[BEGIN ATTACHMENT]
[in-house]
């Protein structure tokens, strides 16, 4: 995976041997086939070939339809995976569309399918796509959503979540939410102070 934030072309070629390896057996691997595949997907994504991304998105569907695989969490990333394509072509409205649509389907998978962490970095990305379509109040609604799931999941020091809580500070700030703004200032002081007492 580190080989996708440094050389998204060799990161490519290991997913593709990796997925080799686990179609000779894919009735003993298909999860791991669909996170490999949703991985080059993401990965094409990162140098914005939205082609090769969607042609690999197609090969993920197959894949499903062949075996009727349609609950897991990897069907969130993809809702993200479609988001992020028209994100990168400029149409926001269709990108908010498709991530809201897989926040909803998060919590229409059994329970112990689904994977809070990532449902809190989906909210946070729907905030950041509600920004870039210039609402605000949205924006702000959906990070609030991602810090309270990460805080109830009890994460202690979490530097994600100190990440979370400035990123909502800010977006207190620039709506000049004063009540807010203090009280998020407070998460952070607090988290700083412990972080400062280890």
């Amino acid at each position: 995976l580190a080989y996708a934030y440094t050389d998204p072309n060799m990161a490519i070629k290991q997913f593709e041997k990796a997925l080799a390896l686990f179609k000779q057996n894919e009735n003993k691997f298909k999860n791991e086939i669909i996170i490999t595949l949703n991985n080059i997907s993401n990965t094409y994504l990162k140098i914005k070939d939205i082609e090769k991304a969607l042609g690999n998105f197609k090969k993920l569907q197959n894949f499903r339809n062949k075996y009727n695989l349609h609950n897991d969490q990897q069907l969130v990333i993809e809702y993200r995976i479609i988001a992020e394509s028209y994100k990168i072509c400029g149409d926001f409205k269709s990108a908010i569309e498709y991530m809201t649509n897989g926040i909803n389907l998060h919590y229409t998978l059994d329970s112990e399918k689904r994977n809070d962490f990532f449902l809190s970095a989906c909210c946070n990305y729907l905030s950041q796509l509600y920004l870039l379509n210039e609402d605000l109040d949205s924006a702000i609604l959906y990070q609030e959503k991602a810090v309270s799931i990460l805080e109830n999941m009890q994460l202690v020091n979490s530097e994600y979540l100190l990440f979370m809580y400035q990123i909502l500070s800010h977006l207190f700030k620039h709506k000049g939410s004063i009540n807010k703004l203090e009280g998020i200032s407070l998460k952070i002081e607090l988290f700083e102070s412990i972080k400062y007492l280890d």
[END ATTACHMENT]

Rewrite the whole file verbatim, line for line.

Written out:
[in-house]
């Protein structure tokens, strides 16, 4: 995976041997086939070939339809995976569309399918796509959503979540939410102070 934030072309070629390896057996691997595949997907994504991304998105569907695989969490990333394509072509409205649509389907998978962490970095990305379509109040609604799931999941020091809580500070700030703004200032002081007492 580190080989996708440094050389998204060799990161490519290991997913593709990796997925080799686990179609000779894919009735003993298909999860791991669909996170490999949703991985080059993401990965094409990162140098914005939205082609090769969607042609690999197609090969993920197959894949499903062949075996009727349609609950897991990897069907969130993809809702993200479609988001992020028209994100990168400029149409926001269709990108908010498709991530809201897989926040909803998060919590229409059994329970112990689904994977809070990532449902809190989906909210946070729907905030950041509600920004870039210039609402605000949205924006702000959906990070609030991602810090309270990460805080109830009890994460202690979490530097994600100190990440979370400035990123909502800010977006207190620039709506000049004063009540807010203090009280998020407070998460952070607090988290700083412990972080400062280890």
């Amino acid at each position: 995976l580190a080989y996708a934030y440094t050389d998204p072309n060799m990161a490519i070629k290991q997913f593709e041997k990796a997925l080799a390896l686990f179609k000779q057996n894919e009735n003993k691997f298909k999860n791991e086939i669909i996170i490999t595949l949703n991985n080059i997907s993401n990965t094409y994504l990162k140098i914005k070939d939205i082609e090769k991304a969607l042609g690999n998105f197609k090969k993920l569907q197959n894949f499903r339809n062949k075996y009727n695989l349609h609950n897991d969490q990897q069907l969130v990333i993809e809702y993200r995976i479609i988001a992020e394509s028209y994100k990168i072509c400029g149409d926001f409205k269709s990108a908010i569309e498709y991530m809201t649509n897989g926040i909803n389907l998060h919590y229409t998978l059994d329970s112990e399918k689904r994977n809070d962490f990532f449902l809190s970095a989906c909210c946070n990305y729907l905030s950041q796509l509600y920004l870039l379509n210039e609402d605000l109040d949205s924006a702000i609604l959906y990070q609030e959503k991602a810090v309270s799931i990460l805080e109830n999941m009890q994460l202690v020091n979490s530097e994600y979540l100190l990440f979370m809580y400035q990123i909502l500070s800010h977006l207190f700030k620039h709506k000049g939410s004063i009540n807010k703004l203090e009280g998020i200032s407070l998460k952070i002081e607090l988290f700083e102070s412990i972080k400062y007492l280890d």